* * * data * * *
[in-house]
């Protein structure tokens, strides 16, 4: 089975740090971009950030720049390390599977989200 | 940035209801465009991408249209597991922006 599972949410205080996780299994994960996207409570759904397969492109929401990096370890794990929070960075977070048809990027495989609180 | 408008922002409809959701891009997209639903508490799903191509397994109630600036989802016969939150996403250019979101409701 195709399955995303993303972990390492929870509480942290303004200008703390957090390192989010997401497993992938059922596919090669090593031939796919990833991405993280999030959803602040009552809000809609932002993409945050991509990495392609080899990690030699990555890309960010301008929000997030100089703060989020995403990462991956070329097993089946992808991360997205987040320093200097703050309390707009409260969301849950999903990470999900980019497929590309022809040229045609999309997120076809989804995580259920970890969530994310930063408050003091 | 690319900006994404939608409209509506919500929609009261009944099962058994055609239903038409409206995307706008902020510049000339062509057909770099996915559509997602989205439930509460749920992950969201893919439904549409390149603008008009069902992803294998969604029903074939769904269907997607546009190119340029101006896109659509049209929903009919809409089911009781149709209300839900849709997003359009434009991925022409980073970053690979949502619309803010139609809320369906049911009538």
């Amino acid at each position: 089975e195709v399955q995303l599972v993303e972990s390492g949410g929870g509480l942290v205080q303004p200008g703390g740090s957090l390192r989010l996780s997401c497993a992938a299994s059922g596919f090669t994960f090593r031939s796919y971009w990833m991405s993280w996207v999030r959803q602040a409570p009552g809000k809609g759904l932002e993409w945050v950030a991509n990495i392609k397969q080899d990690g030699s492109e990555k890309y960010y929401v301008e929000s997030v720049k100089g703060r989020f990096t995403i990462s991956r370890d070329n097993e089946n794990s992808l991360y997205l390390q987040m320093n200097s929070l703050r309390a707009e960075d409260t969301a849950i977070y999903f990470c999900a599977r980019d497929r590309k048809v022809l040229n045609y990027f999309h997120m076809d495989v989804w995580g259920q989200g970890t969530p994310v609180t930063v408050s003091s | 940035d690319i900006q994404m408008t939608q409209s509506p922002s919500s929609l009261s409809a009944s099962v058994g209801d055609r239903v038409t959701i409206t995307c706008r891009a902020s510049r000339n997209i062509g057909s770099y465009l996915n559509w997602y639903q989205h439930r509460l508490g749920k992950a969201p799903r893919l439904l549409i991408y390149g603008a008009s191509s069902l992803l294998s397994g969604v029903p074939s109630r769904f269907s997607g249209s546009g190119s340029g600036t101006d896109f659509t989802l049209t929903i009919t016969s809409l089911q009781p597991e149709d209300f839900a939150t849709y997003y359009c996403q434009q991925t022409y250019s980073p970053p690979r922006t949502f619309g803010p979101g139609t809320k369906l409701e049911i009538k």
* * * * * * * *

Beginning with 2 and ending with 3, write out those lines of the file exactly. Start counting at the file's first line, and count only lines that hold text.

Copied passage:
């Protein structure tokens, strides 16, 4: 089975740090971009950030720049390390599977989200 | 940035209801465009991408249209597991922006 599972949410205080996780299994994960996207409570759904397969492109929401990096370890794990929070960075977070048809990027495989609180 | 408008922002409809959701891009997209639903508490799903191509397994109630600036989802016969939150996403250019979101409701 195709399955995303993303972990390492929870509480942290303004200008703390957090390192989010997401497993992938059922596919090669090593031939796919990833991405993280999030959803602040009552809000809609932002993409945050991509990495392609080899990690030699990555890309960010301008929000997030100089703060989020995403990462991956070329097993089946992808991360997205987040320093200097703050309390707009409260969301849950999903990470999900980019497929590309022809040229045609999309997120076809989804995580259920970890969530994310930063408050003091 | 690319900006994404939608409209509506919500929609009261009944099962058994055609239903038409409206995307706008902020510049000339062509057909770099996915559509997602989205439930509460749920992950969201893919439904549409390149603008008009069902992803294998969604029903074939769904269907997607546009190119340029101006896109659509049209929903009919809409089911009781149709209300839900849709997003359009434009991925022409980073970053690979949502619309803010139609809320369906049911009538």
């Amino acid at each position: 089975e195709v399955q995303l599972v993303e972990s390492g949410g929870g509480l942290v205080q303004p200008g703390g740090s957090l390192r989010l996780s997401c497993a992938a299994s059922g596919f090669t994960f090593r031939s796919y971009w990833m991405s993280w996207v999030r959803q602040a409570p009552g809000k809609g759904l932002e993409w945050v950030a991509n990495i392609k397969q080899d990690g030699s492109e990555k890309y960010y929401v301008e929000s997030v720049k100089g703060r989020f990096t995403i990462s991956r370890d070329n097993e089946n794990s992808l991360y997205l390390q987040m320093n200097s929070l703050r309390a707009e960075d409260t969301a849950i977070y999903f990470c999900a599977r980019d497929r590309k048809v022809l040229n045609y990027f999309h997120m076809d495989v989804w995580g259920q989200g970890t969530p994310v609180t930063v408050s003091s | 940035d690319i900006q994404m408008t939608q409209s509506p922002s919500s929609l009261s409809a009944s099962v058994g209801d055609r239903v038409t959701i409206t995307c706008r891009a902020s510049r000339n997209i062509g057909s770099y465009l996915n559509w997602y639903q989205h439930r509460l508490g749920k992950a969201p799903r893919l439904l549409i991408y390149g603008a008009s191509s069902l992803l294998s397994g969604v029903p074939s109630r769904f269907s997607g249209s546009g190119s340029g600036t101006d896109f659509t989802l049209t929903i009919t016969s809409l089911q009781p597991e149709d209300f839900a939150t849709y997003y359009c996403q434009q991925t022409y250019s980073p970053p690979r922006t949502f619309g803010p979101g139609t809320k369906l409701e049911i009538k």